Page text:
September 21, 2016; Providence Journal
Dan Doyle must be one very charismatic founder. With his Institute for International Sport and his reputation both in ruins, Doyle is facing at least 18 criminal charges in a trial that started Wednesday.
The NPQ nonprofit newswire began reporting on this case—involving, evidently, the duping of any number of funders and influential supporters—in 2012. At that time, I reported:
IIS was founded in 1986 at the University of Rhode Island (URI). The organization sought to promote peace through athletics and other activities and it attracted the support of luminaries such as Archbishop Desmond Tutu and former President Bill Clinton. Danny Doyle, a former basketball coach, was and is clearly the visionary behind IIS, attracting support from prominent actors on the world stage, from the state of Rhode Island and from seven figure donors, both individual and institutional.
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The first wave of recent news reports about IIS focused on the organization’s lack of accountability in detailing the way that it spent a state grant of $575,000 awarded to the organization in 2007. The grant, which was the focus of a report by the Rhode Island Auditor General’s Office issued in February of this year, was to be used to erect and furnish a building for IIS’s leadership programs. The building now exists but stands empty and unfinished, lacking heat, plumbing and electricity. Auditors have only been provided with $163,000 worth of receipts, and even these are in question.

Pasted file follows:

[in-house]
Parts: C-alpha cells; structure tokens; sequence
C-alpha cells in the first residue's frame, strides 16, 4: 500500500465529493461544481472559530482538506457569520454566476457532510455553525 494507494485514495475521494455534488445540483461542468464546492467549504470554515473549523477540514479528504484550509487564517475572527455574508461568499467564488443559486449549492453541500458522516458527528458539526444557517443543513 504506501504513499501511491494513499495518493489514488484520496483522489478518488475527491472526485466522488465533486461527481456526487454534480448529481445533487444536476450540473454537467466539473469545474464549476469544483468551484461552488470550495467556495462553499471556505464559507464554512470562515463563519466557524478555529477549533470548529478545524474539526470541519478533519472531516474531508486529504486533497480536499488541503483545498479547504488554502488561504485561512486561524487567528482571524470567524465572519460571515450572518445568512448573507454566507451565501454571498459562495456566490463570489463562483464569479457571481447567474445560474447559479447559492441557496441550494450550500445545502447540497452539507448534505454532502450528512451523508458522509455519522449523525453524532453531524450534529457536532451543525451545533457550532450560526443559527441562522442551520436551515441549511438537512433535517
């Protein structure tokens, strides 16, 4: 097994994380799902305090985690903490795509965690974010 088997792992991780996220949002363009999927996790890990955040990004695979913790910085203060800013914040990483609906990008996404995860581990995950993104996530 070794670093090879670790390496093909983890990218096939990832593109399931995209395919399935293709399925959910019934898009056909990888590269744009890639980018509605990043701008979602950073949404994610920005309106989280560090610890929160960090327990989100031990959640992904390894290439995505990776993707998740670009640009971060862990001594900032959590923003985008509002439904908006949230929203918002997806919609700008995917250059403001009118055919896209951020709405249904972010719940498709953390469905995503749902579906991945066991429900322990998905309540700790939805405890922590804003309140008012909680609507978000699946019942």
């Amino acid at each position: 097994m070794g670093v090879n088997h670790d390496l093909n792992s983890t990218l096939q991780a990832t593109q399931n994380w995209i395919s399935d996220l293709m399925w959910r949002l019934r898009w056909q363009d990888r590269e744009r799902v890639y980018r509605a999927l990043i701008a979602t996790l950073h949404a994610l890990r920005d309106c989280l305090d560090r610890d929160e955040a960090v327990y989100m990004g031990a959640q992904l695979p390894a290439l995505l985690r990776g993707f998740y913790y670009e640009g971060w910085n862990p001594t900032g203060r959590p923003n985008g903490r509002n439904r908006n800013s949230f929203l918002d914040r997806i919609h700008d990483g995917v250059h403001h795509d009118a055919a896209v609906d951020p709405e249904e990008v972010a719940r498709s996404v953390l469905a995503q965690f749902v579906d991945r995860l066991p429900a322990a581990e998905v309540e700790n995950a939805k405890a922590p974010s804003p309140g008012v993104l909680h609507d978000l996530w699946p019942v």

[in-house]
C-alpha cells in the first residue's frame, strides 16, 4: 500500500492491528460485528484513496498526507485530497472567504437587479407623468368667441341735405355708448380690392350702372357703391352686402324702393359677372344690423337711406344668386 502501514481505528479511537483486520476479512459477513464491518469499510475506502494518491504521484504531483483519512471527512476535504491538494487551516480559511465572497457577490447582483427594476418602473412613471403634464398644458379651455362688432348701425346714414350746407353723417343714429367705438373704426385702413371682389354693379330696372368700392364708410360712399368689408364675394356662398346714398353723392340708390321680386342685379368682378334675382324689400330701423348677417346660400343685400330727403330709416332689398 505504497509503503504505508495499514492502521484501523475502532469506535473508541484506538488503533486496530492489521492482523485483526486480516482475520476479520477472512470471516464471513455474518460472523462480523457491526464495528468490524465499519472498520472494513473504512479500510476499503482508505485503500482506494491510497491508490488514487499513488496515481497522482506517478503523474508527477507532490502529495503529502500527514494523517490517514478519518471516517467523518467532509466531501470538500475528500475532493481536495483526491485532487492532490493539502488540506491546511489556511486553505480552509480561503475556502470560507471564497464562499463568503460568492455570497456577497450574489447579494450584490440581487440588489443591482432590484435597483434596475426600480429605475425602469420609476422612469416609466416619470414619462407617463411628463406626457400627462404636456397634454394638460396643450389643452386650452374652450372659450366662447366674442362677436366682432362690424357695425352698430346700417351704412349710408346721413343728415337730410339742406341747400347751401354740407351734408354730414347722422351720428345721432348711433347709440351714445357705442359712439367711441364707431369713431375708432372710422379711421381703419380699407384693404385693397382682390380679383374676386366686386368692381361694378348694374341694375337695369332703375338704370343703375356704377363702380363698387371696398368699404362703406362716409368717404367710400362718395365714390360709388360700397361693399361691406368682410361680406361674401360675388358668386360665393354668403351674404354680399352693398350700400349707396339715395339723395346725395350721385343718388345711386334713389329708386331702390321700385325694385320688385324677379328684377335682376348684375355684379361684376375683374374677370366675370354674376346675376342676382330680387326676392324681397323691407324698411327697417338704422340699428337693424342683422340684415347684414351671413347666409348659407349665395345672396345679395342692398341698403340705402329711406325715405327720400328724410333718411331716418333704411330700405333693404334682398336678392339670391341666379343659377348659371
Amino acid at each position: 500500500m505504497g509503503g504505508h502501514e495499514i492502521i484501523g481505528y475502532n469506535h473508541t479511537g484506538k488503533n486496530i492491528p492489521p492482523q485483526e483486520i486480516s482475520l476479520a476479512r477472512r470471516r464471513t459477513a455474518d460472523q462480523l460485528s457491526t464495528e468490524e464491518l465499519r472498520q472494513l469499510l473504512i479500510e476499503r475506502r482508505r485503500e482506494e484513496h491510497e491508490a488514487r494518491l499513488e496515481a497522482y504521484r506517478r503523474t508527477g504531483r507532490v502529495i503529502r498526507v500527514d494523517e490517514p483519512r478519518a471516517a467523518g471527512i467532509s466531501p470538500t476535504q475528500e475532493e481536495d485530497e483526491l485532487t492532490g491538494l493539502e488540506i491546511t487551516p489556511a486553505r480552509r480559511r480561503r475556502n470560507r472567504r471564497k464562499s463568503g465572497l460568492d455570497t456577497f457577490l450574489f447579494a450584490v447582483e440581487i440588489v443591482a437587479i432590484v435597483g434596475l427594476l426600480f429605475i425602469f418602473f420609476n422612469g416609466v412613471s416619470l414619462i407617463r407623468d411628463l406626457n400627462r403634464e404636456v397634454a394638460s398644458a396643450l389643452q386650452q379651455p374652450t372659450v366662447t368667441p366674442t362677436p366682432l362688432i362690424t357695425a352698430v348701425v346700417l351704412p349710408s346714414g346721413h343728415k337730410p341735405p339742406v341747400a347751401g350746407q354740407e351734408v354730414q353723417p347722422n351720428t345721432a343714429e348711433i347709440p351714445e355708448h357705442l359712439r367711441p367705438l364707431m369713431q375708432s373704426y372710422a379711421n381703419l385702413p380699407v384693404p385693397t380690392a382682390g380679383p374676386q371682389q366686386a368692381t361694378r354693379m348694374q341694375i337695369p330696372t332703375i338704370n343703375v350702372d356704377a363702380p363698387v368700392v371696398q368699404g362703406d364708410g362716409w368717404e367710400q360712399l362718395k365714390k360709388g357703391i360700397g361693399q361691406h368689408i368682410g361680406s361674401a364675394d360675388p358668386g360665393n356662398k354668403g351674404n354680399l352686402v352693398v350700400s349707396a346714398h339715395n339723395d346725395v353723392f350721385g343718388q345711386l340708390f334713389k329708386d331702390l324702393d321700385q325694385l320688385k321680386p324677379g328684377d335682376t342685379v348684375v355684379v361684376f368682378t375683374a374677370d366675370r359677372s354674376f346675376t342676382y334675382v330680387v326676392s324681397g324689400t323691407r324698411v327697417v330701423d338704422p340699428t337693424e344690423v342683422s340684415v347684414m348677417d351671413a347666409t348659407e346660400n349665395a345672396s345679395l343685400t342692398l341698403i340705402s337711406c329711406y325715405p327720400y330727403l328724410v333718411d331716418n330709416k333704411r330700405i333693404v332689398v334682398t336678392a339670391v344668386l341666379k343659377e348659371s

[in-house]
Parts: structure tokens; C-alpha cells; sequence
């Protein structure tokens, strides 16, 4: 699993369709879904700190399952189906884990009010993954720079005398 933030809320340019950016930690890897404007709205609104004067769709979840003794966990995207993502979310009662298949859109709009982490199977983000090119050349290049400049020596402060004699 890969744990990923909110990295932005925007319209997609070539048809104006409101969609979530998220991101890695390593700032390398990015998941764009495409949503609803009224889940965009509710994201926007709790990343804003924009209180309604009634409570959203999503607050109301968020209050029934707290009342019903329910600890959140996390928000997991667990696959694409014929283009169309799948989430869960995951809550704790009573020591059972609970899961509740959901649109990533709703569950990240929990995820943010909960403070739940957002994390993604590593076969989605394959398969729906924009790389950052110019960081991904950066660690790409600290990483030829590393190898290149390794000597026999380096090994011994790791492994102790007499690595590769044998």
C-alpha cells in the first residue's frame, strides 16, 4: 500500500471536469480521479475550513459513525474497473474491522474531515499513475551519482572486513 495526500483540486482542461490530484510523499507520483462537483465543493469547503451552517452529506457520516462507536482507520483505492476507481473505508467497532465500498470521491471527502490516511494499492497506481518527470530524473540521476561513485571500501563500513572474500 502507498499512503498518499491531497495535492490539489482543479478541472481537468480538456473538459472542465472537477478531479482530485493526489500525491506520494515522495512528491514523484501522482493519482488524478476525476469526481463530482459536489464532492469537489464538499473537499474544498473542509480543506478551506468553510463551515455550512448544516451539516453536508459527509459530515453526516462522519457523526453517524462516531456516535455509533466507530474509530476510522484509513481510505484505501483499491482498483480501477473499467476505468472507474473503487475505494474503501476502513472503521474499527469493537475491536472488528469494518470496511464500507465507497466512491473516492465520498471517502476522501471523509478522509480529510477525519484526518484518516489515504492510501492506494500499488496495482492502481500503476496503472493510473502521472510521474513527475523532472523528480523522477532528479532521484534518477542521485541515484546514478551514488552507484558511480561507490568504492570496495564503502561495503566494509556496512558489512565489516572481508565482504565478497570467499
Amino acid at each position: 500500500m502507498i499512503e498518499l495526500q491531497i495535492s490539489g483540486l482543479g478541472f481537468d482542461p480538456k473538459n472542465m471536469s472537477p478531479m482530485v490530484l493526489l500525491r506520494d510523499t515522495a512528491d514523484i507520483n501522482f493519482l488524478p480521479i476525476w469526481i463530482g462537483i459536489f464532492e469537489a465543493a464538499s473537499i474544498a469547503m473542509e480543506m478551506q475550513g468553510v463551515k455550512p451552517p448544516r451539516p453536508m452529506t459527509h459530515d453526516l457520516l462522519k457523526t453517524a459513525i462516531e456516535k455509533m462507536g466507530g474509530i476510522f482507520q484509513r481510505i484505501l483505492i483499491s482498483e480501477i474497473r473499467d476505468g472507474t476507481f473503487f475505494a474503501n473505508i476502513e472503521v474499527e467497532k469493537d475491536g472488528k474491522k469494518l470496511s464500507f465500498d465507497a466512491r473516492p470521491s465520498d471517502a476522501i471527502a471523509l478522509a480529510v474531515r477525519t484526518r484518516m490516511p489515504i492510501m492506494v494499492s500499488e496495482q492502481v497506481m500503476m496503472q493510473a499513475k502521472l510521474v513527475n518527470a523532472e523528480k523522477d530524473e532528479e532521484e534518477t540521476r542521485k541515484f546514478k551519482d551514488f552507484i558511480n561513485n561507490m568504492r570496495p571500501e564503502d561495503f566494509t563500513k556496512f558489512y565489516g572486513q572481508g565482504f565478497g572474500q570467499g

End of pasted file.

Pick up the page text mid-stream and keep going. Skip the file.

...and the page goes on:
That building remains unfinished. We wondered at the time how it was that funders ranging from the state of Rhode Island, which contributed $7.3 million to IIS since 1987, to the Atlantic Philanthropies, which contributed $9.6 million since 1989, missed the signs that things were not entirely kosher at this youth-serving, peace-seeking organization. Multiple IRS liens had been placed against it for unpaid payroll taxes and some of the board members listed for the organization were unaware they held such a position.
In opening statements on Wednesday, a prosecutor alleged that Doyle used the organization as a private piggy bank to fund everything from an eyelift to his daughter’s wedding rehearsal dinner. Doyle is charged with everything from embezzlement to counterfeiting and filing false documents, but he is clearly a phenomenal fundraiser.—Ruth McCambridge